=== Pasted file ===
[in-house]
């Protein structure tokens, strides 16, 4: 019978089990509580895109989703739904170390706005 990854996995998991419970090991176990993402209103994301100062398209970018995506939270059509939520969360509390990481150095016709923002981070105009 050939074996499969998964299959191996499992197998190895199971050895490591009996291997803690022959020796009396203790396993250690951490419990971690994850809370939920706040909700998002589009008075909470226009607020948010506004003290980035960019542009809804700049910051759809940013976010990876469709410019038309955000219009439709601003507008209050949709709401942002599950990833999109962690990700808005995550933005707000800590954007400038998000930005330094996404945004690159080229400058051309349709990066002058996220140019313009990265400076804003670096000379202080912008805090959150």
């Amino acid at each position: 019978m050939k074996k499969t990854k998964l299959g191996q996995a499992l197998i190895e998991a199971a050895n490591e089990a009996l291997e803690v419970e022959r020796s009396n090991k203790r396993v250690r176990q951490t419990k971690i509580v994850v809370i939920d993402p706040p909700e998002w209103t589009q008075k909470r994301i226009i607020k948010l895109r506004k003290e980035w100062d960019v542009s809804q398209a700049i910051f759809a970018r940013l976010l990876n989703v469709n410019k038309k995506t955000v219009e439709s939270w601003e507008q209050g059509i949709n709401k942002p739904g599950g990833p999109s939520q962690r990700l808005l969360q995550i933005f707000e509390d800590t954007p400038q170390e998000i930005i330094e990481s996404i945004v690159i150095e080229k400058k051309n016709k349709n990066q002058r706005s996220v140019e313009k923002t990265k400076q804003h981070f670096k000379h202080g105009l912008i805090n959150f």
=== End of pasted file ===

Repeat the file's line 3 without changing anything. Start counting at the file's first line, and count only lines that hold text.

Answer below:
């Amino acid at each position: 019978m050939k074996k499969t990854k998964l299959g191996q996995a499992l197998i190895e998991a199971a050895n490591e089990a009996l291997e803690v419970e022959r020796s009396n090991k203790r396993v250690r176990q951490t419990k971690i509580v994850v809370i939920d993402p706040p909700e998002w209103t589009q008075k909470r994301i226009i607020k948010l895109r506004k003290e980035w100062d960019v542009s809804q398209a700049i910051f759809a970018r940013l976010l990876n989703v469709n410019k038309k995506t955000v219009e439709s939270w601003e507008q209050g059509i949709n709401k942002p739904g599950g990833p999109s939520q962690r990700l808005l969360q995550i933005f707000e509390d800590t954007p400038q170390e998000i930005i330094e990481s996404i945004v690159i150095e080229k400058k051309n016709k349709n990066q002058r706005s996220v140019e313009k923002t990265k400076q804003h981070f670096k000379h202080g105009l912008i805090n959150f």